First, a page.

It is designed to be just a quick self-updating feed, but one that is informative and interesting enough that you will actually want to check it. Think of it as an info-banner at the bottom of a newscast, not the focus, but useful and fun/informative to watch every now and then.
One of the popular features shown at the press-event was how easy the universal remote app works, I was amazed it is just as easy as advertised but I still think people like to use their phone as a second-screen to keep themselves busy while they watch a movie, not to use as a gadget for something else. Sixth Sense, the sixth reiteration of Sense is far more ascetically pleasing than the previous versions that came before it, so the move from another Android device should be much simpler.
Other interesting perks can be found in the software and hardware choices in the new HTC One, including the functions that will fill up most of your day-to-day operations. The HTC is a workhorse that is fun to use and even nicer to look at. Jumping from Android to Android a lot of the functions should be second nature, but event when I was jumping from iOS to the HTC (though I’ve tested out dozens of Android power phones) I think new users will have an easy transition with the wonderful screen, the powerful sound and well designed UI that HTC delivers in the new One.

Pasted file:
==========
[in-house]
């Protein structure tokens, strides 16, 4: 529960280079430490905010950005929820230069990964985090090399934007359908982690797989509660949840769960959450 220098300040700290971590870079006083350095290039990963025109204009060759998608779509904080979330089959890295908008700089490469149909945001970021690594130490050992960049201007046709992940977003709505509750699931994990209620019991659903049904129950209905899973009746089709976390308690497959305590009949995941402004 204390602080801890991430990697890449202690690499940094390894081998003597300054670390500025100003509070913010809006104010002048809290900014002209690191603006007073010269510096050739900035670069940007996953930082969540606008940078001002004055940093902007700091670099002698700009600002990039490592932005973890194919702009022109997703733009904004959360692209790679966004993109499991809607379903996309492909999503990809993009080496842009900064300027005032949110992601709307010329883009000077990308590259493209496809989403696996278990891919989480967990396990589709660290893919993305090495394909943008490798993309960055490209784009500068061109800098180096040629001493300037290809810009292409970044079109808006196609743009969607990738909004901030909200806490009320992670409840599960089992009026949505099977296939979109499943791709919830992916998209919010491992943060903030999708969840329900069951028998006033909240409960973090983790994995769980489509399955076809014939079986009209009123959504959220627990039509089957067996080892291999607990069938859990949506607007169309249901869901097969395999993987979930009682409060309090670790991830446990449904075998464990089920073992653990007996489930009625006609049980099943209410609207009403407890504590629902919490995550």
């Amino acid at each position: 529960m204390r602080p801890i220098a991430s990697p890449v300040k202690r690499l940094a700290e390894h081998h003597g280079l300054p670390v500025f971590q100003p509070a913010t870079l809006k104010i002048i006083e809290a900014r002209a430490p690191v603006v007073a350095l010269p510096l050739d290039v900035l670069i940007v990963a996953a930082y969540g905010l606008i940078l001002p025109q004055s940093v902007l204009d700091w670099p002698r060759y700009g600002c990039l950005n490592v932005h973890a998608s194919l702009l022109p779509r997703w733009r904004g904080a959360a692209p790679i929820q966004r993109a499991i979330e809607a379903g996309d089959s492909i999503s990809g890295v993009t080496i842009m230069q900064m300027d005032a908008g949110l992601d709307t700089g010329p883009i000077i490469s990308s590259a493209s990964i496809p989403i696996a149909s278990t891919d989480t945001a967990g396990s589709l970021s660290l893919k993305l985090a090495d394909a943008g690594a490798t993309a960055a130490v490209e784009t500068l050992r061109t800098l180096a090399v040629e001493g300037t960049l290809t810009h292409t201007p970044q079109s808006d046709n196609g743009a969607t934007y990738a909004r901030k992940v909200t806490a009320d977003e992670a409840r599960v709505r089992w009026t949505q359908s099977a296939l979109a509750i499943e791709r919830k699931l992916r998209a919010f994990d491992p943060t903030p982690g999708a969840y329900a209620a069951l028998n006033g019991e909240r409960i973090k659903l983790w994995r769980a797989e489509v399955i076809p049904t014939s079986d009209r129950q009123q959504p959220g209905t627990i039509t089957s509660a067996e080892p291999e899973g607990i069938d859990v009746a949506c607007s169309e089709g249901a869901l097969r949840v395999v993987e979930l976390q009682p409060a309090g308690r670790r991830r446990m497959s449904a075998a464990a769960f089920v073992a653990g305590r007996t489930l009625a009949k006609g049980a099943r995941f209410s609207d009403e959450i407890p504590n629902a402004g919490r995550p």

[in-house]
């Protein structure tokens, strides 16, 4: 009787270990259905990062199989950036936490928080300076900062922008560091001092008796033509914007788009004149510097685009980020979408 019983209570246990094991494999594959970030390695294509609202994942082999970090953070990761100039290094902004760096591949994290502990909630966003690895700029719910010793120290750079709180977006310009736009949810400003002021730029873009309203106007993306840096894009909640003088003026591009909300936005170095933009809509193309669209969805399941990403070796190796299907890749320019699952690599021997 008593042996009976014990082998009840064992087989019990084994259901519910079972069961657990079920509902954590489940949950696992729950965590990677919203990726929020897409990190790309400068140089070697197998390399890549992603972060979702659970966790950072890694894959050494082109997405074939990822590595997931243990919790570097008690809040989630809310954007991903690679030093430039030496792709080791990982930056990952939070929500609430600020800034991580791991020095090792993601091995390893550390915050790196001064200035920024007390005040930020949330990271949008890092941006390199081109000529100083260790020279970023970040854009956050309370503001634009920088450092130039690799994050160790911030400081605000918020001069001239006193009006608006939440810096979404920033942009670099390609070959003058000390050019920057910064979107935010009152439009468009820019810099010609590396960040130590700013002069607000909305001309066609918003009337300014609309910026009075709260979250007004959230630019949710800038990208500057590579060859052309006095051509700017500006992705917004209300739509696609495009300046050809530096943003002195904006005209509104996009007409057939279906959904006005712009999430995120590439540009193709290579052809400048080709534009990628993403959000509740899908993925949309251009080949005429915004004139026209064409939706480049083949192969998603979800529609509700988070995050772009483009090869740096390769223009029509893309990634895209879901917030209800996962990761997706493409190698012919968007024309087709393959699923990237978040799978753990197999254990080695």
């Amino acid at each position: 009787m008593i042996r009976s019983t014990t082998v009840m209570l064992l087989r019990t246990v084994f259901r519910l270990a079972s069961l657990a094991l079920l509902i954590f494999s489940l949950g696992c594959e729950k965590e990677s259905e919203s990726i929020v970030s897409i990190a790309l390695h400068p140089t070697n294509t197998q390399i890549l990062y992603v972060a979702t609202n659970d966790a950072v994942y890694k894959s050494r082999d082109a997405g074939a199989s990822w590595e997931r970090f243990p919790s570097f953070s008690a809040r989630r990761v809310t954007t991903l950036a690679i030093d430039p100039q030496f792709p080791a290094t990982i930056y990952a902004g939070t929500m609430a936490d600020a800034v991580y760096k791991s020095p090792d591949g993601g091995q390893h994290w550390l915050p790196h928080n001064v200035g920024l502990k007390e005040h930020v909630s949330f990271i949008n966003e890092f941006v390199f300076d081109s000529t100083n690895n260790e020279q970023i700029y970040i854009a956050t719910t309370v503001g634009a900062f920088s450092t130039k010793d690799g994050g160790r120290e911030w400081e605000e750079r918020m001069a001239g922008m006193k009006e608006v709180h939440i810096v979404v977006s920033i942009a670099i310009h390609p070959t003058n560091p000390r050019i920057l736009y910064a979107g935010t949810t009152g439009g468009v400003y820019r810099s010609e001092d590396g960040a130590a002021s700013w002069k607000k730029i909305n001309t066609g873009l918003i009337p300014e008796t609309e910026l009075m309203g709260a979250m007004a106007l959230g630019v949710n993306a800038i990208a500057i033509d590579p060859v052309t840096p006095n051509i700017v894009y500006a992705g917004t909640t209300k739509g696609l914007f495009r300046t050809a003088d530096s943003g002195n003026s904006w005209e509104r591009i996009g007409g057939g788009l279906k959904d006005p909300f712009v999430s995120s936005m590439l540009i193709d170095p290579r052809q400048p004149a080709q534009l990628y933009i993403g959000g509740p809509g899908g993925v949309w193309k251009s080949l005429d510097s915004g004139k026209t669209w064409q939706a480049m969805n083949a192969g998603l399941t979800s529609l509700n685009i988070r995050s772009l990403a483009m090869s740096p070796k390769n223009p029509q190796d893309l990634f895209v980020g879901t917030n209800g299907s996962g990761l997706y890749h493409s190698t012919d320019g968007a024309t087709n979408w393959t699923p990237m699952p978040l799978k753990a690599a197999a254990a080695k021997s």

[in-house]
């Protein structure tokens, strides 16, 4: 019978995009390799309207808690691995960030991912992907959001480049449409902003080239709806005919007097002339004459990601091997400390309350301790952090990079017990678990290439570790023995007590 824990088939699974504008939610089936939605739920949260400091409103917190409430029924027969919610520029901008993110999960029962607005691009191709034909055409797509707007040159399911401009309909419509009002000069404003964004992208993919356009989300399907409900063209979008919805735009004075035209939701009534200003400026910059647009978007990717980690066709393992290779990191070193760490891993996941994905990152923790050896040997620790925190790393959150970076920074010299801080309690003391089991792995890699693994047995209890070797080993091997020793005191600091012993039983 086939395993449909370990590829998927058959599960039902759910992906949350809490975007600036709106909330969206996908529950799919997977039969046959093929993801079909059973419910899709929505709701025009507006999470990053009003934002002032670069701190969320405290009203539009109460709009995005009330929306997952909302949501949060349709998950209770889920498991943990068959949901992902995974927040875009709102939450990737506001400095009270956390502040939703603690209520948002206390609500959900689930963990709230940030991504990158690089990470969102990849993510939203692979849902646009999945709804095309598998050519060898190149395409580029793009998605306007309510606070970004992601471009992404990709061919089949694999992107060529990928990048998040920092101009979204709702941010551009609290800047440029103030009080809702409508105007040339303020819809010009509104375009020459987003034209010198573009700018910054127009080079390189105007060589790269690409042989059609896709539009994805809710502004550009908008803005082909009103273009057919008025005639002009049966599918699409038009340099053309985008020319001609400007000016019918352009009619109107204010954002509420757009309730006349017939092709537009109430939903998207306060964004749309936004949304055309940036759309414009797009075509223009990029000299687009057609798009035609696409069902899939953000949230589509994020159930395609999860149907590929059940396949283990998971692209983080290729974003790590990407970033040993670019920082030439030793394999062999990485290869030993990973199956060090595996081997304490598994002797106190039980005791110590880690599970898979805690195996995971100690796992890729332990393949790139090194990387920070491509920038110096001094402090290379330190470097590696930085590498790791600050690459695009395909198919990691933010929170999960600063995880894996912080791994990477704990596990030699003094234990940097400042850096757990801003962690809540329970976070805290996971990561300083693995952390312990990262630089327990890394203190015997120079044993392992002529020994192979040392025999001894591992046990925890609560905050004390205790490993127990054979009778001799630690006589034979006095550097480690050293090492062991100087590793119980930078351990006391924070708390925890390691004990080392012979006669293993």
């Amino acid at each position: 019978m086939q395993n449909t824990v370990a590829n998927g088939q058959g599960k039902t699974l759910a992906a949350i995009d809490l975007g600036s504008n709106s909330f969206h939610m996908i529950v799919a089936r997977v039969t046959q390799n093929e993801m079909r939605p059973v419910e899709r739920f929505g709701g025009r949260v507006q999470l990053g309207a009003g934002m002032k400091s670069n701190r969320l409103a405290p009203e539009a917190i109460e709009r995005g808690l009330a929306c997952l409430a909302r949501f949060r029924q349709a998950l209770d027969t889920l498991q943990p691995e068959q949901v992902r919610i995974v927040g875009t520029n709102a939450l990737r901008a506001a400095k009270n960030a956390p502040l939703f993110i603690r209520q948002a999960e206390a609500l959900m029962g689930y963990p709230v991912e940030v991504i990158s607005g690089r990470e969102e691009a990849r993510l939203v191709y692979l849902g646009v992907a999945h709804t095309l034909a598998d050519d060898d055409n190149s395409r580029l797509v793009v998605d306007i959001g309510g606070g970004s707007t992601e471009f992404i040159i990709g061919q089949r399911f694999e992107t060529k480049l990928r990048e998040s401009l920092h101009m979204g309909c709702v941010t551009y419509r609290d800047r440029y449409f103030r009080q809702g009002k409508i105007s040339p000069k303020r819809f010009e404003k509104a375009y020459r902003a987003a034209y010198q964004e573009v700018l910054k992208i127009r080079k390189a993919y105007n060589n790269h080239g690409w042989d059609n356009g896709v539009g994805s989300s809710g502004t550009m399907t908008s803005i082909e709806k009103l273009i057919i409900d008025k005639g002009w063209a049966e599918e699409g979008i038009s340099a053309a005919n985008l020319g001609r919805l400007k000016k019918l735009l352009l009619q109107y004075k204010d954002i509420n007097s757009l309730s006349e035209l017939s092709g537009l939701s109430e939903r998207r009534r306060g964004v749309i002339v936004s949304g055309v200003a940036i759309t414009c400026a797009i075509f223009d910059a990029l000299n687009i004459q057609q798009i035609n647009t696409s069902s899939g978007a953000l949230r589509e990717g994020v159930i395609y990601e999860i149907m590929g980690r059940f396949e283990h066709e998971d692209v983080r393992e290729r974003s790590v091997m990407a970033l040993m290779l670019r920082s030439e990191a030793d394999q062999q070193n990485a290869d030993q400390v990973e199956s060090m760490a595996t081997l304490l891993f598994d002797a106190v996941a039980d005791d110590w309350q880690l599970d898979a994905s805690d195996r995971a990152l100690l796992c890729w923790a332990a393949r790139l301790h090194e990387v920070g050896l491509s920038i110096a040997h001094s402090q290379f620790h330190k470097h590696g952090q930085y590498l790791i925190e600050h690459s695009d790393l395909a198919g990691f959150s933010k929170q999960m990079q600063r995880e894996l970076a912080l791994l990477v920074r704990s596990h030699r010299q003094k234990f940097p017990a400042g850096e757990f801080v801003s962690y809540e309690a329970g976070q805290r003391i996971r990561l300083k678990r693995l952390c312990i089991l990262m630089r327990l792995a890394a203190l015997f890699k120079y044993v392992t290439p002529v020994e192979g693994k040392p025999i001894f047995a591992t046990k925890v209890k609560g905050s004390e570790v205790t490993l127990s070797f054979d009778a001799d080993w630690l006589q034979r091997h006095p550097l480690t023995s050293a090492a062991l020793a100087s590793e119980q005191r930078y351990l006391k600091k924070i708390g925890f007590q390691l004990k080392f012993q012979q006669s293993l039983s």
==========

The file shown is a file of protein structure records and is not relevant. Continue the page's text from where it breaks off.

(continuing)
Now I do think the standard backside camera might scare off a few potential buyers, but that will come down to how much you use your camera, and more importantly what you use your smartphone camera for. I think that cameras in phones became so important so fast, that most shoppers aren’t exactly happy unless the wheel has been reinvented all over again and the numbers are better than the last version. If you spend a lot time recording your life and capturing the light and subjects around you, and you often find yourself angry by the composition capabilities of your phone, then you should test this out first. If you find that you mostly use cameras to take a picture, then post that picture on a social-media site, then I think you will find this camera easily will fit within your needs.
As for the HTC One as a whole, its the best phone that the company has made to date. I think it will lure-in a lot of buyers looking for a better UI to take pictures with and new, more functional features. At any rate it should be a phone on your comparison list if you are looking for a new one.